This is so obvious it’s actually daft to write it, but I won’t be posting much over the coming couple of weeks due to being hungover and half-dead from the battle of putting boundaries back in place following the overload of presents and sugar that’s ahead of us.
The period between Christmas and New Year induces cabin fever, but none of us really wants to spend any money, having spent enough (thank you very much) on presents and food, even when doing a simple Christmas. So ‘attractions’ are out (anyway who has the energy to mount a day trip?) and yet the kids need to get out – and (nag, nag, *waggles finger*) fresh air is good for you, too.
Walks are wonderful, but the weather can be prohibitive for the ups of the Downs, exposed and elevated as they are. And there’s also the fact it gets dark so early.
I was searching through some pictures on my machine recently and the above one reminded me that when my older son was around two, we used to give each other a break for a couple of hours by taking him on a short and simple excursion to one of the playgrounds in the surrounding villages.
It was usually my husband who did this, so I’ll be transparent and say this was as much for the diversity of the equipment found outside Lewes as for proximity to pubs.
Here are the ones we like (please use Comments below to add to them for me if you will!):
Pretty small but different still, and leading right on to Firle Estate. Also, rather conveniently, it’s practically attached to The Ram Inn for an easy retreat (go on, you know you want another mulled cider). The pub also has its own playground with pirate ship.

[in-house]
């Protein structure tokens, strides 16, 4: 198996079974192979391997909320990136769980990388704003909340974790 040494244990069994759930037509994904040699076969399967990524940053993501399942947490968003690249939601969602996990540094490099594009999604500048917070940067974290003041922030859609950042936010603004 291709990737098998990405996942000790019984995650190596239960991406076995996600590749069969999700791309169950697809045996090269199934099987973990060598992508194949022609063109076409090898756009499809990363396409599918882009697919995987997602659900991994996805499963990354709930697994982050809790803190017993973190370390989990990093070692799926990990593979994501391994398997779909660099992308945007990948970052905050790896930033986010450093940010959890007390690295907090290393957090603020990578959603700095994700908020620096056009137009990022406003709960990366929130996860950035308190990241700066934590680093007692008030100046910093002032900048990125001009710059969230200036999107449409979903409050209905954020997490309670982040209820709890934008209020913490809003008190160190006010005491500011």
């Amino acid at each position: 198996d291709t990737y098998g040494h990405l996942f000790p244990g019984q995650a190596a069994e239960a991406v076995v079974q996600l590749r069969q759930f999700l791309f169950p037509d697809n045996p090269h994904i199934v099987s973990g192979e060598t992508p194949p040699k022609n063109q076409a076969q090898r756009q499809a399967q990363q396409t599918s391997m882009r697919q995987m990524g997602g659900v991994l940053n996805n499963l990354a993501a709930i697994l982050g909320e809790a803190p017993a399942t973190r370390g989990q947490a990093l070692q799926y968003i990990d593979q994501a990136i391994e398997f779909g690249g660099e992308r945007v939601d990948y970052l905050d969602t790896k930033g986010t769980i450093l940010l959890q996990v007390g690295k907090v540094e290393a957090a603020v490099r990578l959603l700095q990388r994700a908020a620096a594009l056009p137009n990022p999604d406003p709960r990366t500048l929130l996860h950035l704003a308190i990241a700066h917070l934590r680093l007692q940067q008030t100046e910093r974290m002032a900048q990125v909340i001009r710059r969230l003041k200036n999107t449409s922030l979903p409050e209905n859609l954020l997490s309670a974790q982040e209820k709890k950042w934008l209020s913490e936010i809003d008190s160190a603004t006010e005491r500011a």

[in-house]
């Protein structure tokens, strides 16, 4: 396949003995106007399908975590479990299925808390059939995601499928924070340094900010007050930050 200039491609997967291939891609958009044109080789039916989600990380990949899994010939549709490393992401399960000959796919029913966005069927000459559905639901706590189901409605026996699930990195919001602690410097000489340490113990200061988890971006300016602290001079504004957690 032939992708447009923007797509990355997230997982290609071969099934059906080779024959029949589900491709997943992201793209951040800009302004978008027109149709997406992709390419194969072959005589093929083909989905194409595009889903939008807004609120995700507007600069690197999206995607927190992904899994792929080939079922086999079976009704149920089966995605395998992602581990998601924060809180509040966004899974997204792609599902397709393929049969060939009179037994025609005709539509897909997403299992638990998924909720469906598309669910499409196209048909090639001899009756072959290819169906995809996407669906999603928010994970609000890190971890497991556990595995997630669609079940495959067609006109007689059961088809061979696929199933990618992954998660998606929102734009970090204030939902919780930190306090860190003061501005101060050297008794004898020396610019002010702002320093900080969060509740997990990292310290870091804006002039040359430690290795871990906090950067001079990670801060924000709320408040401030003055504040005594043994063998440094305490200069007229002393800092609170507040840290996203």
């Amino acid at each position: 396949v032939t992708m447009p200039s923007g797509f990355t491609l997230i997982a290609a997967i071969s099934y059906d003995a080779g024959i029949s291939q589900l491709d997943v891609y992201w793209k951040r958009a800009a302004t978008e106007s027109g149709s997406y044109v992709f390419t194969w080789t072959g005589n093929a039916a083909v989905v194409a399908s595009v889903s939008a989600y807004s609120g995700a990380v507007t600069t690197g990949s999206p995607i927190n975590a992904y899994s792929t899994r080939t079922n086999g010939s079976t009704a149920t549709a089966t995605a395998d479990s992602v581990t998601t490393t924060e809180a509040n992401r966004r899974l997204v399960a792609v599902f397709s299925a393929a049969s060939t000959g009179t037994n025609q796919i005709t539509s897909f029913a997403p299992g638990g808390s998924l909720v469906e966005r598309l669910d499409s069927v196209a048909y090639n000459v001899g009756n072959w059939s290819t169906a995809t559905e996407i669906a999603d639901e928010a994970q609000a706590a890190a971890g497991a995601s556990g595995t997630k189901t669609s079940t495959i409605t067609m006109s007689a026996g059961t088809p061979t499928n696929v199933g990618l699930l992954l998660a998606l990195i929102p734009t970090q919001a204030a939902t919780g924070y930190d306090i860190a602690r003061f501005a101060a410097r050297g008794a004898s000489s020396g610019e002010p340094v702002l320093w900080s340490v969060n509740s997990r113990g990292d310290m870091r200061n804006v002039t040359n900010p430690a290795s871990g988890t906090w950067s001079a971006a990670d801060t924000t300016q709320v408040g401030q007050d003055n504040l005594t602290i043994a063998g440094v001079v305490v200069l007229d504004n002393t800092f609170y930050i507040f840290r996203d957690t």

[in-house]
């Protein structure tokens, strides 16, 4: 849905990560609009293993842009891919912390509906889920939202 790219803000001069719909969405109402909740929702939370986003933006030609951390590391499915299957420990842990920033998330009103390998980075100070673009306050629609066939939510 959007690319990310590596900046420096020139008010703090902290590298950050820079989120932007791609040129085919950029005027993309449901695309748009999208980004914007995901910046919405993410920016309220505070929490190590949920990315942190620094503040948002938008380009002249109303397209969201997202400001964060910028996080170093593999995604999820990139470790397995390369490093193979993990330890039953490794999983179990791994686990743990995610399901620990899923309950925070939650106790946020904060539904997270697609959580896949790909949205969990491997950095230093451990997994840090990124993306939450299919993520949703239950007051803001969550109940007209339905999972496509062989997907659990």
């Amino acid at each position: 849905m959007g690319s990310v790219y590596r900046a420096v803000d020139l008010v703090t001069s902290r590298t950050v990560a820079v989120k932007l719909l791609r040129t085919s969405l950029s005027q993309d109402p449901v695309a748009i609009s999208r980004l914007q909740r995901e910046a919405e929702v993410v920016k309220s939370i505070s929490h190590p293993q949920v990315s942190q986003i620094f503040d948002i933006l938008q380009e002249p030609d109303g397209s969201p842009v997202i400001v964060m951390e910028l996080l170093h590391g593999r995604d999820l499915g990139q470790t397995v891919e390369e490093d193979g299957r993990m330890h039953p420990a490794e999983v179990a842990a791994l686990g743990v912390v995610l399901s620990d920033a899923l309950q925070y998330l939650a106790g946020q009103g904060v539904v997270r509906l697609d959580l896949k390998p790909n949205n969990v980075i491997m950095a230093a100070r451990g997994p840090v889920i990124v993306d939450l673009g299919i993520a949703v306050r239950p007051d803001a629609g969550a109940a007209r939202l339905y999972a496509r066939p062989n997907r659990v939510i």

Spacious and green, with lots of variety. A tall, tall slide, and a kind of spider’s web roundabout thing that we all squabble over who’s going to ride on and who’s going to push. The Trevor Arms is nearby (yesssss), and you can even get the train between Lewes and Glynde, which means no arguing over whose going to be DD.
Colourful and varied, my children always spot this from the road when we drive past and ALWAYS beg to go. We’ve done it probably three times, so it still holds novelty for them as a wished-for place to go. It’s easy to park and all nicely fenced in. Downside? No pub nearby.
So wee and sooooo cute – and good for a little scoot. Right by the beautiful little church, the tiny village school, and near Monk’s House too. Lovely Downs views, and you can use it as a stop off as you walk the pretty loop of the village that begins and ends at… The Abergavenny Arms (hurrah!).
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